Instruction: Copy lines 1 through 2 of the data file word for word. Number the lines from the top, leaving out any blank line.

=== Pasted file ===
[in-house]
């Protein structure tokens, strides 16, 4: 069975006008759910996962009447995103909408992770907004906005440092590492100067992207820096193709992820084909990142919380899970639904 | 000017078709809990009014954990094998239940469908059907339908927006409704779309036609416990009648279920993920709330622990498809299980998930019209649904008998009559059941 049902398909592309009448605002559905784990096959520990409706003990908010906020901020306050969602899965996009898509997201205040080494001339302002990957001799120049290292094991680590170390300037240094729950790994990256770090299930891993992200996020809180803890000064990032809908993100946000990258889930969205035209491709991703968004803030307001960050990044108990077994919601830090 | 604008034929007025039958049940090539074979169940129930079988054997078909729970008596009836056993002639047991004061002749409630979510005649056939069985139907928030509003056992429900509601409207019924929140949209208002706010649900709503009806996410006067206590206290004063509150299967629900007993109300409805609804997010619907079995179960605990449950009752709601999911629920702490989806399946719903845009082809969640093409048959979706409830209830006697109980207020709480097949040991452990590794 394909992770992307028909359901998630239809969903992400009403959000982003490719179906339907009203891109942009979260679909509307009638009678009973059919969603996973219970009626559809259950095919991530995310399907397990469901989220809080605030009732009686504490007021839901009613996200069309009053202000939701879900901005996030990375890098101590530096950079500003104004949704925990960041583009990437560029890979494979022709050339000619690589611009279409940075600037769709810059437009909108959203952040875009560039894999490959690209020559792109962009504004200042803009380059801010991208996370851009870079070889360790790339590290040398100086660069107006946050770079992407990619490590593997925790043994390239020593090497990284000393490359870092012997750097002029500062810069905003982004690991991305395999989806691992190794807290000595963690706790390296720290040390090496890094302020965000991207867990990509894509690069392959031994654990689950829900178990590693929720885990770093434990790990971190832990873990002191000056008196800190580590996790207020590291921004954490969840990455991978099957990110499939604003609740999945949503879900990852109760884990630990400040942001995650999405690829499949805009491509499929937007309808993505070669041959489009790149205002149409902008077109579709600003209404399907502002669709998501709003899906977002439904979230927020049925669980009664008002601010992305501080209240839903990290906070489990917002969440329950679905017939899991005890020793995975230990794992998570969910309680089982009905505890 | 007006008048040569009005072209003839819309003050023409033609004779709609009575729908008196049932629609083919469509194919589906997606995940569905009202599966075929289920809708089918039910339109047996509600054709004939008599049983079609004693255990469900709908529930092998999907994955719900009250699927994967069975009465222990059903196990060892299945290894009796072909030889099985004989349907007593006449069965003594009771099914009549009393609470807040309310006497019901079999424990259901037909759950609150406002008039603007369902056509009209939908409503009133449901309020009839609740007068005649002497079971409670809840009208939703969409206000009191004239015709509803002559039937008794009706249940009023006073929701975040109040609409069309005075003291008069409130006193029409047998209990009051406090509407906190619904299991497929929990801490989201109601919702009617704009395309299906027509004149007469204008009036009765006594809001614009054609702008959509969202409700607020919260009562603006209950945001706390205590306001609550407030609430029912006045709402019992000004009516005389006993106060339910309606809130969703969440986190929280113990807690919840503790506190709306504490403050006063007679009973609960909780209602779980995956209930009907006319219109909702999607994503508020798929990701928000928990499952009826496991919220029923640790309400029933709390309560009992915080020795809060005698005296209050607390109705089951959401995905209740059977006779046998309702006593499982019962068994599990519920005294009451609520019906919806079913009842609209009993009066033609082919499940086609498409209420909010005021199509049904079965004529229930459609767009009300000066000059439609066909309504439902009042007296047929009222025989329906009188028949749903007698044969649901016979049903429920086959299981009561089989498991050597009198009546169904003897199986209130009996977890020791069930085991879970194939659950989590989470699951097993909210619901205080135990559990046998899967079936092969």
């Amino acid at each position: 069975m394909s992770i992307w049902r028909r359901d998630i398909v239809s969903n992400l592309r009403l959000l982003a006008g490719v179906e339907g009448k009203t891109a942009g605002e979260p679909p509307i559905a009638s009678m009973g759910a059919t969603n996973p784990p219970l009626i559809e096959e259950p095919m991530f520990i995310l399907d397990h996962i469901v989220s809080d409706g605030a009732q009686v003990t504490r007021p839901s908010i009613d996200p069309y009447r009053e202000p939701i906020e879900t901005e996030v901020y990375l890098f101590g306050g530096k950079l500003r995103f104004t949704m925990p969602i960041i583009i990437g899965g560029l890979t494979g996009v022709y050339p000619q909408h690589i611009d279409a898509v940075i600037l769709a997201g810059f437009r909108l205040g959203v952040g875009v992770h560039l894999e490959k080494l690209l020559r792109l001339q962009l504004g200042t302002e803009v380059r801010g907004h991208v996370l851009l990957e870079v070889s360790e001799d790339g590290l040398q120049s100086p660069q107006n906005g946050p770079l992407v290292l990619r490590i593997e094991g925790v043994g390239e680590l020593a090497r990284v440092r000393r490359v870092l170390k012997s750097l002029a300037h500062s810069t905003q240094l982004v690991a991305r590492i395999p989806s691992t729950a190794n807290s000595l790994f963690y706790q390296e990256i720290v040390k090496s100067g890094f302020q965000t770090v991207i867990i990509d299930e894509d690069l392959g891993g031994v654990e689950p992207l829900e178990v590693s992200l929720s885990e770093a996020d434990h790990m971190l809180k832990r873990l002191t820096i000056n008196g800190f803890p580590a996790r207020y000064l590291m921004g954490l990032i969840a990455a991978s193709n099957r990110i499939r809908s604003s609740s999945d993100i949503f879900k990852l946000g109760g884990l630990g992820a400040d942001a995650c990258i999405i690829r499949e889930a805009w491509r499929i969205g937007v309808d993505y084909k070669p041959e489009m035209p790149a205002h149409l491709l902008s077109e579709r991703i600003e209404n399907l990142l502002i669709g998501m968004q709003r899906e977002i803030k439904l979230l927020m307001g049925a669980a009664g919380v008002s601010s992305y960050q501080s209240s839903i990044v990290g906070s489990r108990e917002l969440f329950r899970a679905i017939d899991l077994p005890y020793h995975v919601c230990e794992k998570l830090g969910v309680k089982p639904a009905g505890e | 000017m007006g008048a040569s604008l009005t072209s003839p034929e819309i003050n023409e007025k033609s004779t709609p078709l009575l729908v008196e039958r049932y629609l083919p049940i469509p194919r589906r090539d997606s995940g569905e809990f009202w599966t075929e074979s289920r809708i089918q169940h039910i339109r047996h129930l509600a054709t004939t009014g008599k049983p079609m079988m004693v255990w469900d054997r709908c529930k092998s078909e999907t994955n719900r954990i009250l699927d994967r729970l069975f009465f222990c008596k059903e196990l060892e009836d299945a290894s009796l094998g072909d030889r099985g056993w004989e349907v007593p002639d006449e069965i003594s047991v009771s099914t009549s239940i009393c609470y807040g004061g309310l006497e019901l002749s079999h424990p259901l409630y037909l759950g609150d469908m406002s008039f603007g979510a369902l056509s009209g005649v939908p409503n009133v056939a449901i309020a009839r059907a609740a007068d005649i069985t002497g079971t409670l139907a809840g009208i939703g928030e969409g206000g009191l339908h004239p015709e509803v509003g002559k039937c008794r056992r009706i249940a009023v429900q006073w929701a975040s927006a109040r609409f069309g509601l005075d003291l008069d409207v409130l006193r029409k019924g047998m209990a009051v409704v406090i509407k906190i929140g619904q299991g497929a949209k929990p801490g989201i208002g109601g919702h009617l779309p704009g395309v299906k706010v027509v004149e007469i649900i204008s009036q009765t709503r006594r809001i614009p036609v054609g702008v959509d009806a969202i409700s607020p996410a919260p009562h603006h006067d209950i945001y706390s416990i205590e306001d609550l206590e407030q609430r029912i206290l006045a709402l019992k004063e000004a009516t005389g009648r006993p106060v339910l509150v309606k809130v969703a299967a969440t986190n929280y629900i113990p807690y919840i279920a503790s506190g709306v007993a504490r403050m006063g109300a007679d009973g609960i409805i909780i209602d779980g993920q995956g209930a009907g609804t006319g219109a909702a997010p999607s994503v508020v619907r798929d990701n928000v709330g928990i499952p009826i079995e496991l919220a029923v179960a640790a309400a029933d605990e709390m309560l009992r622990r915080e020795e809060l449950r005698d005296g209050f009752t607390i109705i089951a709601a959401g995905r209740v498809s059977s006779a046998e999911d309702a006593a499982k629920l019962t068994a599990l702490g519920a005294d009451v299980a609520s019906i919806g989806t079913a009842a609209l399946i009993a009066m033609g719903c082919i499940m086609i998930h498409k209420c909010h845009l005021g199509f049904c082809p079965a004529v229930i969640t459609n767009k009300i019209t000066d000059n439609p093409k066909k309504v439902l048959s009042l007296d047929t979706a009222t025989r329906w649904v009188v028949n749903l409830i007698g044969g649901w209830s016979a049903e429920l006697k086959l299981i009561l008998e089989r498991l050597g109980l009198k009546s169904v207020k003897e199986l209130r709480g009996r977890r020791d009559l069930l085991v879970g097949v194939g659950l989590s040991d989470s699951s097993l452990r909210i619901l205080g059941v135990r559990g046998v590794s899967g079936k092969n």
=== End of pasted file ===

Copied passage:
[in-house]
């Protein structure tokens, strides 16, 4: 069975006008759910996962009447995103909408992770907004906005440092590492100067992207820096193709992820084909990142919380899970639904 | 000017078709809990009014954990094998239940469908059907339908927006409704779309036609416990009648279920993920709330622990498809299980998930019209649904008998009559059941 049902398909592309009448605002559905784990096959520990409706003990908010906020901020306050969602899965996009898509997201205040080494001339302002990957001799120049290292094991680590170390300037240094729950790994990256770090299930891993992200996020809180803890000064990032809908993100946000990258889930969205035209491709991703968004803030307001960050990044108990077994919601830090 | 604008034929007025039958049940090539074979169940129930079988054997078909729970008596009836056993002639047991004061002749409630979510005649056939069985139907928030509003056992429900509601409207019924929140949209208002706010649900709503009806996410006067206590206290004063509150299967629900007993109300409805609804997010619907079995179960605990449950009752709601999911629920702490989806399946719903845009082809969640093409048959979706409830209830006697109980207020709480097949040991452990590794 394909992770992307028909359901998630239809969903992400009403959000982003490719179906339907009203891109942009979260679909509307009638009678009973059919969603996973219970009626559809259950095919991530995310399907397990469901989220809080605030009732009686504490007021839901009613996200069309009053202000939701879900901005996030990375890098101590530096950079500003104004949704925990960041583009990437560029890979494979022709050339000619690589611009279409940075600037769709810059437009909108959203952040875009560039894999490959690209020559792109962009504004200042803009380059801010991208996370851009870079070889360790790339590290040398100086660069107006946050770079992407990619490590593997925790043994390239020593090497990284000393490359870092012997750097002029500062810069905003982004690991991305395999989806691992190794807290000595963690706790390296720290040390090496890094302020965000991207867990990509894509690069392959031994654990689950829900178990590693929720885990770093434990790990971190832990873990002191000056008196800190580590996790207020590291921004954490969840990455991978099957990110499939604003609740999945949503879900990852109760884990630990400040942001995650999405690829499949805009491509499929937007309808993505070669041959489009790149205002149409902008077109579709600003209404399907502002669709998501709003899906977002439904979230927020049925669980009664008002601010992305501080209240839903990290906070489990917002969440329950679905017939899991005890020793995975230990794992998570969910309680089982009905505890 | 007006008048040569009005072209003839819309003050023409033609004779709609009575729908008196049932629609083919469509194919589906997606995940569905009202599966075929289920809708089918039910339109047996509600054709004939008599049983079609004693255990469900709908529930092998999907994955719900009250699927994967069975009465222990059903196990060892299945290894009796072909030889099985004989349907007593006449069965003594009771099914009549009393609470807040309310006497019901079999424990259901037909759950609150406002008039603007369902056509009209939908409503009133449901309020009839609740007068005649002497079971409670809840009208939703969409206000009191004239015709509803002559039937008794009706249940009023006073929701975040109040609409069309005075003291008069409130006193029409047998209990009051406090509407906190619904299991497929929990801490989201109601919702009617704009395309299906027509004149007469204008009036009765006594809001614009054609702008959509969202409700607020919260009562603006209950945001706390205590306001609550407030609430029912006045709402019992000004009516005389006993106060339910309606809130969703969440986190929280113990807690919840503790506190709306504490403050006063007679009973609960909780209602779980995956209930009907006319219109909702999607994503508020798929990701928000928990499952009826496991919220029923640790309400029933709390309560009992915080020795809060005698005296209050607390109705089951959401995905209740059977006779046998309702006593499982019962068994599990519920005294009451609520019906919806079913009842609209009993009066033609082919499940086609498409209420909010005021199509049904079965004529229930459609767009009300000066000059439609066909309504439902009042007296047929009222025989329906009188028949749903007698044969649901016979049903429920086959299981009561089989498991050597009198009546169904003897199986209130009996977890020791069930085991879970194939659950989590989470699951097993909210619901205080135990559990046998899967079936092969």